The altruistic lobbyists : the influence of non-governmental organizations on development policy in Canada and Britain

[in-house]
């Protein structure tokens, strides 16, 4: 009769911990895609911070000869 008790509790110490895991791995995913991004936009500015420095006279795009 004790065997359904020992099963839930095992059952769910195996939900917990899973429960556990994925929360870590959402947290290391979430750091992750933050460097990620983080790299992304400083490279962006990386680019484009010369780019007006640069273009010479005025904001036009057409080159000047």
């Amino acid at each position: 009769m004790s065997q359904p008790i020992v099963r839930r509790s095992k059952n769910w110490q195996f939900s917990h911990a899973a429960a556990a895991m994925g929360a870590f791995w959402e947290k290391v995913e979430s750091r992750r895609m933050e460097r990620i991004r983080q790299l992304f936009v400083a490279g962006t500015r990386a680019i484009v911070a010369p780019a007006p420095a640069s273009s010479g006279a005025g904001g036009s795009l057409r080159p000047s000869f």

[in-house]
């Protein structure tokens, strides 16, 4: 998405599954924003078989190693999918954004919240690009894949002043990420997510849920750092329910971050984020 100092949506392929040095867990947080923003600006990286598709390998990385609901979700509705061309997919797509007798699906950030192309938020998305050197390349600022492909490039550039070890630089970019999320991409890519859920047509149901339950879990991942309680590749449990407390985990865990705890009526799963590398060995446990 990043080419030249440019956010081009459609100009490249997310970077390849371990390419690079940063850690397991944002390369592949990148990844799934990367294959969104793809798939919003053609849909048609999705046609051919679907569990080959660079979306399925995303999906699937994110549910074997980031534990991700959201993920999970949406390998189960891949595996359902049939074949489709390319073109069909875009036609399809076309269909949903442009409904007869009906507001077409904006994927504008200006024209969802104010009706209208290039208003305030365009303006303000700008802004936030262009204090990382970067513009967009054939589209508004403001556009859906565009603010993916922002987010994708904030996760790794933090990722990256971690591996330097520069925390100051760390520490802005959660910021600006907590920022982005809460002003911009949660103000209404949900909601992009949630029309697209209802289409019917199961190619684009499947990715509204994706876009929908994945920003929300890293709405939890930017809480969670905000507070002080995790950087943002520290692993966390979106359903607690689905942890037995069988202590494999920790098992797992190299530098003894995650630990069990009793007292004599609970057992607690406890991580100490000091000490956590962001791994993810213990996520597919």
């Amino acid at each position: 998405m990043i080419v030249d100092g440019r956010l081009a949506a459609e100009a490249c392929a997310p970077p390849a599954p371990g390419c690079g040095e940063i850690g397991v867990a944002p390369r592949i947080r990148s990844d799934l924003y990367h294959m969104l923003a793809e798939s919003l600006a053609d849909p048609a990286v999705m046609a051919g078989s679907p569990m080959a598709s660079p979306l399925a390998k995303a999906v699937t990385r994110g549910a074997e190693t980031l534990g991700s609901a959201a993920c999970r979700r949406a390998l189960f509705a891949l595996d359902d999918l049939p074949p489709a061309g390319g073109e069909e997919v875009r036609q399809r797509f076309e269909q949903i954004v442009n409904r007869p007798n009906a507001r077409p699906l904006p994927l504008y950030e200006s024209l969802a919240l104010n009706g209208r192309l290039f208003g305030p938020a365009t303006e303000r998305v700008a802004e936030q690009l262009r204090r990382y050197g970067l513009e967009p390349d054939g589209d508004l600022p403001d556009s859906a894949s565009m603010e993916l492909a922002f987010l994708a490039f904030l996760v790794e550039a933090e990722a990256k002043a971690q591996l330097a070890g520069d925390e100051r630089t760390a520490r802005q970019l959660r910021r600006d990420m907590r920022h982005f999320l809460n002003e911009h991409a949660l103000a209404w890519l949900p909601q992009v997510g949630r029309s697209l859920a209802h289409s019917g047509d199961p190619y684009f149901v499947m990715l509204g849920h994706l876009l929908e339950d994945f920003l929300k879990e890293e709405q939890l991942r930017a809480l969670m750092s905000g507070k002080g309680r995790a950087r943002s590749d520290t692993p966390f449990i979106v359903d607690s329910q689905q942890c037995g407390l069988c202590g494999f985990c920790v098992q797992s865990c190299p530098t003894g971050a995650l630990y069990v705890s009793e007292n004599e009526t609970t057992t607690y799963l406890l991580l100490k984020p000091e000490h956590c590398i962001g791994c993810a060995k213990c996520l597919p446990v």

The role of non-governmental organizations (NGOs) has sparked increased interest in recent years as they have grown in prominence and international activity. The thesis looks at British and Canadian NGOs concerned with overseas development assistance, and asks what influence they have wielded in the formulation of their own governments' development policies. Based on recent policy community writing, a "conceptual map" is devised which suggests that six elements are important for any analysis of influence: context, content, motivations, resources, tactics, and channels. Chapters two to five use these elements to look at the broad "policy communities" in which official development policy is formulated, and to examine the increasing roles and activities of NGOs as lobbyists. Chapters six and seven take a closer look at two specific "policy networks" within those communities: the relationships created around the World Food Conference in 1974 are compared with those existing at the time of the 1992 United Nations Conference on Environment and Development (the Earth Summit). The thesis concludes that NGOs have had an increasing but limited influence on government policy, given (1) an increase in the activity and influence of NGOs, (2) the greater relevance of certain "elements of influence" over others, and (3) the comparatively stronger influence of Canadian NGOs in relation to their British counterparts. The thesis' contribution to knowledge is based on its use of extensive and original primary sources and interviews in both countries, its application of a policy community approach to a new field in international relations, and its systematic attempt to answer evolving questions about this growing, international, and non-governmental force.